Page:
ot ox rk oxj

o o l þ a oea ea
ðra qa ea Þ þ j ra ðqa U ja ea Þ  l þ ¼ ra ðC e1 P a  C e2 qa ea Þ þ T eab ; ð12Þ
ot ox re oxj ka
where rk = 1.0, re = 1.3, Ce1 = 1.44, and Ce2 = 1.92 are constants from the k–e model. T kab and T eab
are the terms that represent the inter-phase transfer for k and e respectively. P represents the shear
production due to turbulence for that particular phase, which is
oU j oU j oU k
P ¼ lt k þ j . ð13Þ
ox oxk ox
The continuity equation, momentum equation, and the turbulence model equation were solved
for each phase. The pipe diameter was 0.527 m. For clean air flow, the air density was taken as
1.284 kg/m3, which is the value at room temperature. For coal/air flow, the air density was
0.977 kg/m3, which is the value at 88 C, and the coal density was 1398 kg/m3. The coal flow rate
was 2.36 kg/s and the air flow rate was 5.00 kg/s.
The boundary conditions were assumed to be uniform velocity distribution at the inlet and zero
gage pressure (open to atmosphere) at the outlet. Grid refinement near the walls was used for grid
generation (Fig. 3). This allows for much better resolution of the velocity field near the wall where
it changes rapidly. Reynolds Averaged Navier–Stokes equations (RANS) were solved using finite
volume method on an unstructured mesh with the standard k–e model for turbulence.
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Fig. 3. Cross-section and plan view of the unstructured grid.

A typical mesh size for the CFD simulation was around 300,000 mesh cells, each steady state
case took 11–16 wall clock hours on Dell Optiplex GX270 computers. These computers had 2
Intel P4 3.20 GHz processors with 2.00GB RAM. The steady state solutions used pseudo time
step, which was determined by the CFL requirement of the solver. Convergence was claimed when
a stable pressure drop was achieved, usually it took 7000 iterations.
The friction factor was calculated by using the pressure drop in the fully developed region of the
pipe. The friction factor for clean air was calculated by
f ¼ ; ð14Þ
L 1
D 2
qU 2avg
where f is the friction factor, DP is the pressure drop along the pipe over a distance of L in the
fully developed region, q is the density of air, Uavg is the average velocity, and D is the diameter
of the pipe. For a fully developed flow, the friction factor is a constant. From this calculation, the
friction factor was found to be f = 0.0164. The results were compared to those in the Moody chart
(Reynolds number 9.15 · 105, surface roughness e = 0.0026 mm, friction factor f = 0.017).
The boundary conditions for the coal/air flow were imposed in the same manner as those for
clean air flow. The boundary condition for the particles was no slip i.e., the particles stick to the
surface if they hit the surface. The volume fraction for coal at inlet was considered to be uniformly
distributed. The coal particles were all considered to be spherical and of the same uniform size
(diameter 1 lm). Table 3 gives the pressure drop per unit length for the horizontal and vertical
components and also the pressure drop across the bends for both clean air and coal/air flows.
As can be seen, the pressure drop for the coal/air flow is always greater than that of the clean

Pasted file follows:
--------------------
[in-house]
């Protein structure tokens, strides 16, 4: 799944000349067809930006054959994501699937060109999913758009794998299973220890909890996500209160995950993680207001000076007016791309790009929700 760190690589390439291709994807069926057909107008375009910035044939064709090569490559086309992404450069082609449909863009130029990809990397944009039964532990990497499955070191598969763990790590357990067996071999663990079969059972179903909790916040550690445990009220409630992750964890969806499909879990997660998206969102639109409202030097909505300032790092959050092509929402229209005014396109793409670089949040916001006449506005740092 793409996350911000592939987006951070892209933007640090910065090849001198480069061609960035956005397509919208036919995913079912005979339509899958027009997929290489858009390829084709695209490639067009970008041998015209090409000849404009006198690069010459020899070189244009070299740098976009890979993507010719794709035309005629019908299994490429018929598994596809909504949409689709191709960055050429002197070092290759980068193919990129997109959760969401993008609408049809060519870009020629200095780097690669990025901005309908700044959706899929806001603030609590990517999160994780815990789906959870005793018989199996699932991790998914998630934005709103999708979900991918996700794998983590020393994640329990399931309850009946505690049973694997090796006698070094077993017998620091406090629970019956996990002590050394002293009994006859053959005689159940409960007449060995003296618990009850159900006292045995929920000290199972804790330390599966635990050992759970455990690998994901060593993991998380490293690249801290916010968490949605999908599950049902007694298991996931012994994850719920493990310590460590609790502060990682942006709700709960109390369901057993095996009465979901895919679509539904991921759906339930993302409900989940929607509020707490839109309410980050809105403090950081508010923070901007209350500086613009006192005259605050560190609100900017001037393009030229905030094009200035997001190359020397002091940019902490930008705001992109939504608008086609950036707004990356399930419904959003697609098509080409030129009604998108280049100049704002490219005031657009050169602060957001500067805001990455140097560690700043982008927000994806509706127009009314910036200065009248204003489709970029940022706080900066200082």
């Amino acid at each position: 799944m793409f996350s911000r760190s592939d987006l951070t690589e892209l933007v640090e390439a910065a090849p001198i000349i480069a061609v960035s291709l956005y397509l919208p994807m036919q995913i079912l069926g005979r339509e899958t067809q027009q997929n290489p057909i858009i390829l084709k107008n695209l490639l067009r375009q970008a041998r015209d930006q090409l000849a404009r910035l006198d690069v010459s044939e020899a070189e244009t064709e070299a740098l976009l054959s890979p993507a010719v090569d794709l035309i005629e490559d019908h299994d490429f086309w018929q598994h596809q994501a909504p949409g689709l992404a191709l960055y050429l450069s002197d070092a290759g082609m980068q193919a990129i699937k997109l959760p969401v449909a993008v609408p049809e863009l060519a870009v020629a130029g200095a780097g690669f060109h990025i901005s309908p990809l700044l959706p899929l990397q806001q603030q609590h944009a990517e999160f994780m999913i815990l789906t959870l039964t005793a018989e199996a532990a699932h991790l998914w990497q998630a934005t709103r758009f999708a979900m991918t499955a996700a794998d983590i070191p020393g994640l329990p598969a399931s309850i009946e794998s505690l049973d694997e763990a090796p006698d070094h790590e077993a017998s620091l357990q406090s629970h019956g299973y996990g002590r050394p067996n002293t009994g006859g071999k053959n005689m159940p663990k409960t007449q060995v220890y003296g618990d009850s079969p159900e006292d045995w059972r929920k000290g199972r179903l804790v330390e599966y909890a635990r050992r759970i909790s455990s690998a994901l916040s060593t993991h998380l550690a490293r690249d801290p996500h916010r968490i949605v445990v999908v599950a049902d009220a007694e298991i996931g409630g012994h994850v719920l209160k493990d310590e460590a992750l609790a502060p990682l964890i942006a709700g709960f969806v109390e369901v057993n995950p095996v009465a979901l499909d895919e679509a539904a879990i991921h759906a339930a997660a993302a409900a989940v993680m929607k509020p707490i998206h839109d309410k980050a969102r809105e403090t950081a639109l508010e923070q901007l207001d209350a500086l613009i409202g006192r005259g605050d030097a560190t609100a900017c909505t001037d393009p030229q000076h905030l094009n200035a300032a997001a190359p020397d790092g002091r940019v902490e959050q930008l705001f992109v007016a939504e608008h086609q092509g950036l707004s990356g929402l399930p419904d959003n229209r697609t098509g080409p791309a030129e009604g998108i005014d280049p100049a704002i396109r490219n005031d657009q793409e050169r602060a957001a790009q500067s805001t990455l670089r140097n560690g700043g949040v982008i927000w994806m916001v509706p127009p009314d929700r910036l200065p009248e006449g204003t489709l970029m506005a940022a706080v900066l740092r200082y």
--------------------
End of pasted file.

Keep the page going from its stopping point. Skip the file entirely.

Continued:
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Table 3
Pressure drop across various components for clean air and coal/air flows
Horizontal (Pa/m) Vertical (Pa/m) Bend angles
90 (Pa) 120 (Pa) 135 (Pa) 150 (Pa) 160 (Pa) 165 (Pa)
Clean air 11.02 10.82 48.68 32.06 23.93 13.79 9.18 5.71
Coal/air 27.52 16.6 104.33 51.76 29.63 15.64 11.47 8.38

air flow. It can be said that this is mainly due to the resistance offered by the interaction between
air and coal particles and among coal particles themselves, as well as blockage effects.

6. Results

In this study, orifice sizes were calculated for coal/air balancing. Based on the given data, the
calculations have been performed with the existing system configuration. The clean air and coal/
air pressure drop coefficients, and flow distributions were first calculated. Orifice sizes for coal/air
balancing were then calculated. Note that in each system if one or more orifices already exist, then
there was at least one orifice at 1-m distance from the pulverizer exit. It was then tacitly assumed
that the new orifice would replace that orifice.
Table 1 gives the data from the power plant. This table is self-explanatory. The existing flow
distributions are given in Table 2, which are based on the pressure drop calculations shown in
Table 3. The orifice diameters for balancing coal/air flow are shown in Table 4. The tailored clean
air flow and the balanced coal/air flow distribution after insertion of new orifices is shown in
Table 5. As can be seen from Table 5, the pressure drop for each system is the same and

Table 4
Orifice diameter calculation for coal/air balancing
System K Loss coefficient Existing orifice KOR Total K New KOR Orifice diameter (mm)
1 5.84 0.95 6.79 2.32 401.78
2 4.73 1.07 5.80 3.31 389.08
3 7.78 0.00 7.78 1.32 427.85
4 9.10 0.00 9.10 0.00 –
Note: K is the pressure loss coefficient of each system and KOR is the pressure loss coefficient of the orifice calculated
based on Eq. (4).

Table 5
Tailored clean air flow and balanced coal/air flow distribution after insertion of new orifices
System Clean air Coal/air
Total K after retrofit Flow distribution (%) Total K after retrofit Flow distribution (%)
1 5.25 91 9.10 100
2 6.01 85 9.10 100
3 3.88 105 9.10 100